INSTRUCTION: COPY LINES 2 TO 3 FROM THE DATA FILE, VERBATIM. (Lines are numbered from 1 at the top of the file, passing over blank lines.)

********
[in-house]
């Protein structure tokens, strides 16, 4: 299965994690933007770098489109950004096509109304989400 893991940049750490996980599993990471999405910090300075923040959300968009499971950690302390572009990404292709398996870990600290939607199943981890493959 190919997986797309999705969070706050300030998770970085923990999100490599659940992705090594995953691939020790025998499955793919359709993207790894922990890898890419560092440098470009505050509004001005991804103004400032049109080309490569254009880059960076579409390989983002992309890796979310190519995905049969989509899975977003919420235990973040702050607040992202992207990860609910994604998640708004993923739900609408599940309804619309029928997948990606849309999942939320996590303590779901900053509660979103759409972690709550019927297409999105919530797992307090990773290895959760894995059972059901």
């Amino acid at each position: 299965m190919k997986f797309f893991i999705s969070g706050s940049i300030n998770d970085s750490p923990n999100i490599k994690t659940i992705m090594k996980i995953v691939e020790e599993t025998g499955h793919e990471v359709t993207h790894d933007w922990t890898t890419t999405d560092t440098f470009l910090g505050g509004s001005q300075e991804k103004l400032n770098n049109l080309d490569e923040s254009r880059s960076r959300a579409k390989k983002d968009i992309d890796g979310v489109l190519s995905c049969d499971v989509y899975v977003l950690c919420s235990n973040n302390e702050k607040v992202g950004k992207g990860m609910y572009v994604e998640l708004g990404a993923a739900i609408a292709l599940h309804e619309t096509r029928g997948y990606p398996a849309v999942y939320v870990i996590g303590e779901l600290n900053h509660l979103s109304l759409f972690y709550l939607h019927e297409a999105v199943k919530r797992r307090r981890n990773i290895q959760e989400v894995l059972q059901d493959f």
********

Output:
């Protein structure tokens, strides 16, 4: 299965994690933007770098489109950004096509109304989400 893991940049750490996980599993990471999405910090300075923040959300968009499971950690302390572009990404292709398996870990600290939607199943981890493959 190919997986797309999705969070706050300030998770970085923990999100490599659940992705090594995953691939020790025998499955793919359709993207790894922990890898890419560092440098470009505050509004001005991804103004400032049109080309490569254009880059960076579409390989983002992309890796979310190519995905049969989509899975977003919420235990973040702050607040992202992207990860609910994604998640708004993923739900609408599940309804619309029928997948990606849309999942939320996590303590779901900053509660979103759409972690709550019927297409999105919530797992307090990773290895959760894995059972059901």
């Amino acid at each position: 299965m190919k997986f797309f893991i999705s969070g706050s940049i300030n998770d970085s750490p923990n999100i490599k994690t659940i992705m090594k996980i995953v691939e020790e599993t025998g499955h793919e990471v359709t993207h790894d933007w922990t890898t890419t999405d560092t440098f470009l910090g505050g509004s001005q300075e991804k103004l400032n770098n049109l080309d490569e923040s254009r880059s960076r959300a579409k390989k983002d968009i992309d890796g979310v489109l190519s995905c049969d499971v989509y899975v977003l950690c919420s235990n973040n302390e702050k607040v992202g950004k992207g990860m609910y572009v994604e998640l708004g990404a993923a739900i609408a292709l599940h309804e619309t096509r029928g997948y990606p398996a849309v999942y939320v870990i996590g303590e779901l600290n900053h509660l979103s109304l759409f972690y709550l939607h019927e297409a999105v199943k919530r797992r307090r981890n990773i290895q959760e989400v894995l059972q059901d493959f």